While the best time to look for a new job is when you already have a job, once you get this job you worked so hard to find and claim, then what? The financial services sector is one of the most competitive industries on the planet. How do you keep from repeating the missteps you may have regretted in the last job, and keep it from becoming just another watering hole along your career trail? Here are a few ways to make your new job your most exceptional position ever.
Seek Out Smart People
Yes, they are around—people who are smarter than you, right in your own office. You just have to look for them. If you are a manger, don’t be afraid of hiring people as smart—or smarter—than you. Not only will they be better equipped to help you succeed, everyone will assume you are more brilliant than all of them. You have the opportunity—the personal duty—to seek out the best and brightest as mentors, friends, sounding boards and pipelines. Social networking is not just something you do on your blackberry, and it’s a method that has served people well forever. And, like high school, your reputation will be created in large part by the company you keep. Choose wisely.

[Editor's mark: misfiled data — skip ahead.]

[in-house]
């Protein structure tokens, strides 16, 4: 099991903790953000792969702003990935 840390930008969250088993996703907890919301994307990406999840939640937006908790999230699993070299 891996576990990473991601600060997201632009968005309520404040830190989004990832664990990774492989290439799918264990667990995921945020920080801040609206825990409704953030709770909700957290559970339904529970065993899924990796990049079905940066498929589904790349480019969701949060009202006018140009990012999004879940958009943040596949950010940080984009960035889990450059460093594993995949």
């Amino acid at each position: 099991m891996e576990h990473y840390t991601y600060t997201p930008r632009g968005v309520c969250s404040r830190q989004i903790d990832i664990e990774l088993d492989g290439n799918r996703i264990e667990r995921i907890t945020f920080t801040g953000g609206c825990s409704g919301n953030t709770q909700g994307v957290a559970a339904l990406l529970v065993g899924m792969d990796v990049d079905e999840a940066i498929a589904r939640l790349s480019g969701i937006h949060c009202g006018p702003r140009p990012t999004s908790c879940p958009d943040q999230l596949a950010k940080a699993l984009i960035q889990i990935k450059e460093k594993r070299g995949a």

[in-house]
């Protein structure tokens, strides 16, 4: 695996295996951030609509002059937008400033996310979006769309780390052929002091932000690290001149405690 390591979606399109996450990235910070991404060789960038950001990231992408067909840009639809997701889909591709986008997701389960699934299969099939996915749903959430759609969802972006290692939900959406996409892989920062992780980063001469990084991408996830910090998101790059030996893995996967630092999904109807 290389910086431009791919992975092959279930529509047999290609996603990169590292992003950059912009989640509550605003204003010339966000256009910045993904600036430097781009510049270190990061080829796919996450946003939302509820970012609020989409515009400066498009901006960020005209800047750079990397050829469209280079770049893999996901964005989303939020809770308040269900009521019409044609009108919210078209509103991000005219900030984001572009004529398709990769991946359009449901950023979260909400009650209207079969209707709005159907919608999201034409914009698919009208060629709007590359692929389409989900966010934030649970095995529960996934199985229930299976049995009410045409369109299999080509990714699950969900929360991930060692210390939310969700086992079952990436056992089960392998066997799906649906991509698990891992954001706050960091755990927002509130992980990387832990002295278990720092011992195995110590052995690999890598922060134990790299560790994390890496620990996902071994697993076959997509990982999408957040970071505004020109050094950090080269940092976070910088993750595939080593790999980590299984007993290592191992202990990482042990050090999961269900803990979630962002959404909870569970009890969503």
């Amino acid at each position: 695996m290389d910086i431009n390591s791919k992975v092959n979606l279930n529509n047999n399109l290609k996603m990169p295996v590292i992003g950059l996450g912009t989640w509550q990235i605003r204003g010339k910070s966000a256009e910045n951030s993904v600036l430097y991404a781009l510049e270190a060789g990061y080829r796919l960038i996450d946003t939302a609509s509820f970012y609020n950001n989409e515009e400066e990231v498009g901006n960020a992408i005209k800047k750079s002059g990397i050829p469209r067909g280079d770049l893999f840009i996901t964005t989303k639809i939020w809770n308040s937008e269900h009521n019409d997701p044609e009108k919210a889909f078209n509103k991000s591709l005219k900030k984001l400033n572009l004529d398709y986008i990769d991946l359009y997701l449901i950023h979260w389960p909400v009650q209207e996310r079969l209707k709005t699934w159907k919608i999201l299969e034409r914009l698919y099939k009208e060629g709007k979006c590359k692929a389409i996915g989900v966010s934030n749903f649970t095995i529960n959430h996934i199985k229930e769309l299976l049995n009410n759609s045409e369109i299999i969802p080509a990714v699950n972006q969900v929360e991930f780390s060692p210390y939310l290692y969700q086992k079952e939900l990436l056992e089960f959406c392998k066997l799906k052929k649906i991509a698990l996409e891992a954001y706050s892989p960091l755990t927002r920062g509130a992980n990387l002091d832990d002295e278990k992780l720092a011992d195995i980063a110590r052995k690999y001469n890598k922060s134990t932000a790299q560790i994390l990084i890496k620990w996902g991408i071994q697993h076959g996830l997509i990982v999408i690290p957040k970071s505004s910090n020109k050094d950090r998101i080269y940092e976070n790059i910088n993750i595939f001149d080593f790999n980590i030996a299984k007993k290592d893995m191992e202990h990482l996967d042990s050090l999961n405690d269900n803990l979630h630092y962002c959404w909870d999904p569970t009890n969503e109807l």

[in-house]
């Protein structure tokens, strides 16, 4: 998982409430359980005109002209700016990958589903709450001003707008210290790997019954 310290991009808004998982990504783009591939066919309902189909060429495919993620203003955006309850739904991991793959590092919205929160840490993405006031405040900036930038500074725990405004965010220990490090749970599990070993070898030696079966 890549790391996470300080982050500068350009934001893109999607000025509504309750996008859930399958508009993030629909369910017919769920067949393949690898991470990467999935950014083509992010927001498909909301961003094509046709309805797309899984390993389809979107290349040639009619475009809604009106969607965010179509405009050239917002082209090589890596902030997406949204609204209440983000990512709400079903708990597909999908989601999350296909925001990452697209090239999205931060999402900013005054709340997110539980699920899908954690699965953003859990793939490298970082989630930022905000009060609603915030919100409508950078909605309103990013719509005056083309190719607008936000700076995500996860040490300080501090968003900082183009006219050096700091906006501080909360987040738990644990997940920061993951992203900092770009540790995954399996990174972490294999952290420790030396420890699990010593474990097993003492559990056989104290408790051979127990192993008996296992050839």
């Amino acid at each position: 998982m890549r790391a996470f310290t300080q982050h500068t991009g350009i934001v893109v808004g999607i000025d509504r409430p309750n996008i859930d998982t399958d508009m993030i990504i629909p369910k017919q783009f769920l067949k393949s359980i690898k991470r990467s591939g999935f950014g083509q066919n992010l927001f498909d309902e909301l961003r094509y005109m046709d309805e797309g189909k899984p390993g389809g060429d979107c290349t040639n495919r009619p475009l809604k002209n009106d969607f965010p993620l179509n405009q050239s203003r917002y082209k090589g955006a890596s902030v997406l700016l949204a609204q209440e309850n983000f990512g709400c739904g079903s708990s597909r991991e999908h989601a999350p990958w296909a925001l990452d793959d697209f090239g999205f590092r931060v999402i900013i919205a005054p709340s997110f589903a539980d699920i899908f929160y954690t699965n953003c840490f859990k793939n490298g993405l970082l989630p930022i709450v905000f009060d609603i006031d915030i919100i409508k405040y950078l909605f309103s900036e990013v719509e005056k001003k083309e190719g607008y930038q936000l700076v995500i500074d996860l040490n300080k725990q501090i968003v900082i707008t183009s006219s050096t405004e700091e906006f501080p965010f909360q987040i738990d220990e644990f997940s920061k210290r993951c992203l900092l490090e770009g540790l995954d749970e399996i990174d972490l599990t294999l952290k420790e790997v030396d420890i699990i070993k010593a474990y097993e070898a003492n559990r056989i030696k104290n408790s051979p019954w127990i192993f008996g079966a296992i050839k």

Feed at the Trough of Truth
When you are driving your car, you depend on the feedback you get from your dashboard. Speed, direction, fuel, etc. You need the same kind of quality feedback at work. This is where good, trustworthy sources and friends come in. Get feedback. Find out how you are doing. Keep your antennae twitching and your ears open and don’t dismiss anything out of hand. Rumors start for a reason. You don’t have to react to each bit of data you get, but at least consider it … or else, driving blindly, you are likely to drive your career into a ditch.
Be Trustworthy, and Be Careful Whom You Trust
Another important way to build your reputation is to under-promise and over-deliver. To do this, you’ll need to almost certainly depend on others. Not everyone will have your best interest at heart, so keep Ronald Regan in mind with every deal and handshake and partnership in the office: Trust, but verify. And never be the one who breaks the trust.
Listen to your inner voice. No matter how new or how experienced you are to the professional workplace, there is much to be respected about gut feelings. Not wishing; not wanting; not rationalizing. But the this-feels-right-(or wrong)-in-the-pit-of-the-stomach feeling that can easily be ignored. Don’t ignore it.
Make Yourself Available
And so, at last, we have come full circle. Keeping a high profile is still job one—the best time to look for a new job is when you already have one. Keep the resume updated. Network. Make contacts. Investigate new opportunities. Your career is like a shark; it must keep moving or it will die.